WASHINGTON -- The Army's under secretary hopes to "harness the energy" of entrepreneurs in the Austin area and across the country, as the Army Futures Command plans to officially open its doors later this month.
Ryan D. McCarthy held a roundtable with business leaders last week in the Texas capital to discuss how the Army can work closer with industry to more quickly bring the latest technology to Soldiers.
"They're very excited about the Army's willingness to embrace and to take a big step forward into the business and academic space," McCarthy said Monday [Aug. 13].
The meeting occurred two weeks before the command's scheduled activation ceremony on Aug. 24, where Army senior leaders as well as other stakeholders, members of Congress, and the Texas governor are expected to attend.
"In business and in government, everything is relationships," McCarthy said. "We've taken this step to try to better understand them and to help us become a better customer and make better informed decisions."
In July, Army officials picked Austin to be home to the Army's newest command -- the most significant Army reorganization effort since 1973 -- mainly because of its innovative environment.
With a sprawling University of Texas campus and a bustling tech industry, Austin will eventually host about 500 Soldiers and civilians when the command reaches full operational capability next summer.
The command will be spread out over about 75,000 square feet at three different locations in the city. Its footprint will include a 20,000-square-foot incubator hub, where 100 personnel from the command will work with small and large companies as well as entrepreneurs to develop technology to help modernize the Army.
"It's an opportunity for companies to get access to capital, share ideas and work together to solve problems," McCarthy said.
The under secretary and Gen. James McConville, the Army's vice chief of the staff, have overseen the growth of the command since its inception last fall. Its focus is to streamline modernization efforts to quickly get new equipment and capabilities out to Soldiers.
Under the command, Cross-Functional Teams have since stood up to tackle the Army's six modernization priorities: long-range precision fires, next generation combat vehicle, future vertical lift, network, air and missile defense, and Soldier lethality.
The fiscal year 2019 National Defense Authorization Act, which was signed by the president Monday, earmarked $10.2 billion to help fund those efforts.
"The technology that we're developing and the priorities we're going after are all aligned in making our Army the strongest army in the world," McConville said. "We want to make sure we have a strong Army that can deter anyone who would have other ideas."
In long-range precision fires, for instance, the general said the Army is pursuing three levels of weapons systems. At the tactical level, the Army is developing extended range cannon artillery that will give a significant boost in range to hit targets.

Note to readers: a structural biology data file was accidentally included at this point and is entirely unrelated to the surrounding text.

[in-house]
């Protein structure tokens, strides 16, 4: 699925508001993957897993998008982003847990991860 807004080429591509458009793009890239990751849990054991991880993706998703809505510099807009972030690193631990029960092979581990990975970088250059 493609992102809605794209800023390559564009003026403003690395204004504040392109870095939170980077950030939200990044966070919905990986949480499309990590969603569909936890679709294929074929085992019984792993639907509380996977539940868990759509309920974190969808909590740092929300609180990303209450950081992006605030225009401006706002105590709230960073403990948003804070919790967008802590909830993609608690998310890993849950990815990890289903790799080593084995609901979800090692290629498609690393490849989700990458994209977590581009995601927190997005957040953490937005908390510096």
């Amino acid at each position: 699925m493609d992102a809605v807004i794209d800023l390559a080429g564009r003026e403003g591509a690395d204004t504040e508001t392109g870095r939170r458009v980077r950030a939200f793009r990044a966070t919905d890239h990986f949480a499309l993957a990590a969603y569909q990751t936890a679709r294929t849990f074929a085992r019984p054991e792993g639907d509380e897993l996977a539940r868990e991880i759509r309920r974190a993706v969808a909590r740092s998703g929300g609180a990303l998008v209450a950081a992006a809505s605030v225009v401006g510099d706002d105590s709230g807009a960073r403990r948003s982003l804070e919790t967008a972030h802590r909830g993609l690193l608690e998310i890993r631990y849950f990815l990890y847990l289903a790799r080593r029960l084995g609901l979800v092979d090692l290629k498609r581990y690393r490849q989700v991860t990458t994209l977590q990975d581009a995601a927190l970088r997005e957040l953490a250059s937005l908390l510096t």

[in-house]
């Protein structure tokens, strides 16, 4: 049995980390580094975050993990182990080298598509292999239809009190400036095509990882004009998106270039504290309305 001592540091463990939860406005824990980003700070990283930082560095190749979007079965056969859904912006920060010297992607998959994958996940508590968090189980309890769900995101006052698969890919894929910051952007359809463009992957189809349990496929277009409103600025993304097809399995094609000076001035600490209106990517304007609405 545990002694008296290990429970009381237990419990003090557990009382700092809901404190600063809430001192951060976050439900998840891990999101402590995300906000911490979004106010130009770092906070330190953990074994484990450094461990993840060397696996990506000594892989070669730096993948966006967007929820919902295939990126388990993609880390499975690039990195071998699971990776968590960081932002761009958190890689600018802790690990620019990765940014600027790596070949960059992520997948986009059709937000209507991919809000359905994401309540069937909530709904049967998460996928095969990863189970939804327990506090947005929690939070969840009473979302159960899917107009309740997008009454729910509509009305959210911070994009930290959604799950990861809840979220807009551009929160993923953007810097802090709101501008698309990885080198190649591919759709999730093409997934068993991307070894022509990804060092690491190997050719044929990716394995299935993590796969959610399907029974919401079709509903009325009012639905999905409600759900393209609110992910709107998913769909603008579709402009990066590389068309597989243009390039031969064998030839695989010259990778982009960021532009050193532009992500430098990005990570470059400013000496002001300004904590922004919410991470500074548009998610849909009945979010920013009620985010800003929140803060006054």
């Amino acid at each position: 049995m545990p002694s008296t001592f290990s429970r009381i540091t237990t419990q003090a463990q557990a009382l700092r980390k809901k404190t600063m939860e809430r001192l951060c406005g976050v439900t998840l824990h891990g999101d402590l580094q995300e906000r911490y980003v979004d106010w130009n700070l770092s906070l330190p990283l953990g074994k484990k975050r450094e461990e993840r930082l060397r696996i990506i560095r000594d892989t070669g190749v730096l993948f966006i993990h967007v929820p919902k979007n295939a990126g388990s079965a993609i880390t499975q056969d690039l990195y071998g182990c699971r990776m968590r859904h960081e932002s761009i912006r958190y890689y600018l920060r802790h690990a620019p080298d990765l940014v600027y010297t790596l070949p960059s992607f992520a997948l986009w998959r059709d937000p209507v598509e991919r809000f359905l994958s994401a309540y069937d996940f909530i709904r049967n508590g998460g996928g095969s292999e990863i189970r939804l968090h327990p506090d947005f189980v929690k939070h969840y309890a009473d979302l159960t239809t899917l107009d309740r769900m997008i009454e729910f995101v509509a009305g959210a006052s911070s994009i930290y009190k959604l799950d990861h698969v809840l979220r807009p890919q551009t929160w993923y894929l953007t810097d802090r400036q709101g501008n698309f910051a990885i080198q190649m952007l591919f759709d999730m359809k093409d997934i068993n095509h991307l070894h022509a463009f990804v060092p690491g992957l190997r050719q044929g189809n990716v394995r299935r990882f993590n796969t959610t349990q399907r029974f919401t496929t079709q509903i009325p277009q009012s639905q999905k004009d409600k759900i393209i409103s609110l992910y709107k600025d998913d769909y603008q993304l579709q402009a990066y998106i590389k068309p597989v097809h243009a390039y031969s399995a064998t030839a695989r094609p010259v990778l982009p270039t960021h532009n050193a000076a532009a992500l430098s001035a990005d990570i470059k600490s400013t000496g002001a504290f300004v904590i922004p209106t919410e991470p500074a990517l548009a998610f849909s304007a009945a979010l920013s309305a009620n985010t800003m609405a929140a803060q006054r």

A precision missile capability with a much longer range than current systems is being developed at the operational level. At the strategic level, there is a joint interest among the military services for hypersonic weapons, which can travel at speeds of Mach 5 and above.
"We've done good work in hypersonics and the other services have, too," McConville said. "We're coming together and collaborating on the best, sharing that and moving forward."
Futures Command will also work closely with Defense Innovation Unit Experimental. The Defense Department organization, which is based in Silicon Valley and with offices in Austin, Boston and in the Pentagon, helps the U.S. military make swifter use of emerging commercial technologies.
"DIU has been great and we intend to partner with them all across the country," McCarthy said.
The recent roundtable discussion served as a building block in establishing relationships with business leaders in Austin and elsewhere. Lt. Gen. Eric Wesley, the command's integration management officer, also attended.
In the discussion, they spoke of authorities and contracting strategies with entrepreneurs that have good ideas but are historically challenged with doing business with the military.
"A lot of it was about how to do business with each other," McCarthy said. "In particular with entrepreneurs and small businesses, they want to get a better understanding of how you're going to make it easier and faster to do business. They can't afford, from a cash flow standpoint, to hang on for long sales cycles."
The command will not only be searching for material solutions. It will also bring future warfighting concepts involving multi-domain operations into fruition, McConville said.
Wesley will lead the command's futures and concepts sub-organization after the four-star command receives a commander. Lt. Gen. John M. Murray, deputy chief of staff for programs, G-8, has been nominated for the position, which is currently awaiting Senate confirmation.
"We're recognizing that the future fight is really going to be contested domain warfare," McConville said, "and we want to make sure we define that environment and how we participate in it as part of the joint fight."
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